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ACT Scores Are At A Low Point

The U.S. high school Class of 2022 had the lowest average ACT score in more than three decades.

Data released by the ACT this month showed that more than 40% of 2022 high school graduates did not meet any of the ACT college readiness benchmarks.

“This is the fifth consecutive year of declines in average scores, a worrisome trend that began long before the disruption of the COVID-19 pandemic, and has persisted,” ACT CEO Janet Godwin says in a statement. “The magnitude of the declines this year is particularly alarming, as we see rapidly growing numbers of seniors leaving high school without meeting the college-readiness benchmark in any of the subjects we measure.”


The Class of 2022 has endured the effects of the COVID-19 pandemic for three academic years now. However, experts say, the drop in ACT scores can’t solely be tied to the pandemic. Rather, Godwin says, the pandemic simply exacerbated long-time systemic failures.

“A return to the pre-pandemic status quo would be insufficient and a disservice to students and educators. These systemic failures require sustained collective action and support for the academic recovery of high school students as an urgent national priority and imperative,” Godwin explains.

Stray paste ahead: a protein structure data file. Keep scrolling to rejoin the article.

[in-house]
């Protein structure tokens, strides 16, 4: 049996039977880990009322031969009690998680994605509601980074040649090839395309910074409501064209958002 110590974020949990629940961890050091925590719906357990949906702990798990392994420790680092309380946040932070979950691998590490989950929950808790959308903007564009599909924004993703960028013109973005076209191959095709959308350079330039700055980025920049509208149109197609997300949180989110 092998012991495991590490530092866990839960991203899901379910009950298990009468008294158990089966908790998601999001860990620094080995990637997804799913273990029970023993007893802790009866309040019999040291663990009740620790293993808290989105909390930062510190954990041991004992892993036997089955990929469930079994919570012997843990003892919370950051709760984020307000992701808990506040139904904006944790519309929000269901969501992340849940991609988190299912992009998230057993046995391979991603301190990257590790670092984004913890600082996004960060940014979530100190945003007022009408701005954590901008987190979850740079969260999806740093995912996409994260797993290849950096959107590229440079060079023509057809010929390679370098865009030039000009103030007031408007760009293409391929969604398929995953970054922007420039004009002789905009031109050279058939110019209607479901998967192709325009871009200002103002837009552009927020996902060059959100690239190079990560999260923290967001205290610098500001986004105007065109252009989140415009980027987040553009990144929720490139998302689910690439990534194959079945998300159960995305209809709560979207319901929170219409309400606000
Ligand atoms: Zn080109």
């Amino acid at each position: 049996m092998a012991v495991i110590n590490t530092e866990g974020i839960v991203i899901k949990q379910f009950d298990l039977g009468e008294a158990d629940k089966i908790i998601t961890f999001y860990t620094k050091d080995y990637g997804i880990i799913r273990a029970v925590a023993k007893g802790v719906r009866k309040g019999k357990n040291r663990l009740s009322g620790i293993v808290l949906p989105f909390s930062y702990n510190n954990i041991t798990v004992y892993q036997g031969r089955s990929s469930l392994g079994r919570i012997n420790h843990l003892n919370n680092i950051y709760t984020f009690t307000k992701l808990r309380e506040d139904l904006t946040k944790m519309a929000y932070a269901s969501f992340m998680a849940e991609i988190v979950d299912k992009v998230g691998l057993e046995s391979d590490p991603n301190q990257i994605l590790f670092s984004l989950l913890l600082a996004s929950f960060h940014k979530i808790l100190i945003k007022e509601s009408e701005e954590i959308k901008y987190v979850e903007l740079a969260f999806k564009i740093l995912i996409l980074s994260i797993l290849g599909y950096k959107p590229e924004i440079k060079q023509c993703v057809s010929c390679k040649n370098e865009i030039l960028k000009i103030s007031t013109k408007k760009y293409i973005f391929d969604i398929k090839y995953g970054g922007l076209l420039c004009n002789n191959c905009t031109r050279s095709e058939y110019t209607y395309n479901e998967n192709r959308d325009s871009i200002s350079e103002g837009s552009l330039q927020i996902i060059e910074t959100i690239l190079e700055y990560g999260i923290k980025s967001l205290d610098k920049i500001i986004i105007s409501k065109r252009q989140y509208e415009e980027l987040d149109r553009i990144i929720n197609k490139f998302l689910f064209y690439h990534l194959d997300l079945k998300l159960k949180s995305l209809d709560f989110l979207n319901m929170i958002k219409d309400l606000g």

In an effort to increase equity and inclusion, some states have sought to ban standardized tests for college admissions. In 2021, the University of California (UC) system announced that it would no longer consider SAT and ACT scores for admissions or scholarships.

Board Chair Cecilia Estolano says eliminating SAT and ACT testing requirements was one of her proudest moments as a regent.

“We know we’re dealing with generations of educational inequity baked in discrimination, baked in structural impediments to our students,” Estolano tells the Los Angeles Times. “If we’re going to continue to try to expand educational access in an equitable way … we have to provide the supports to enable our students to succeed.”

Sources: ACT, CNN, Los Angeles Times

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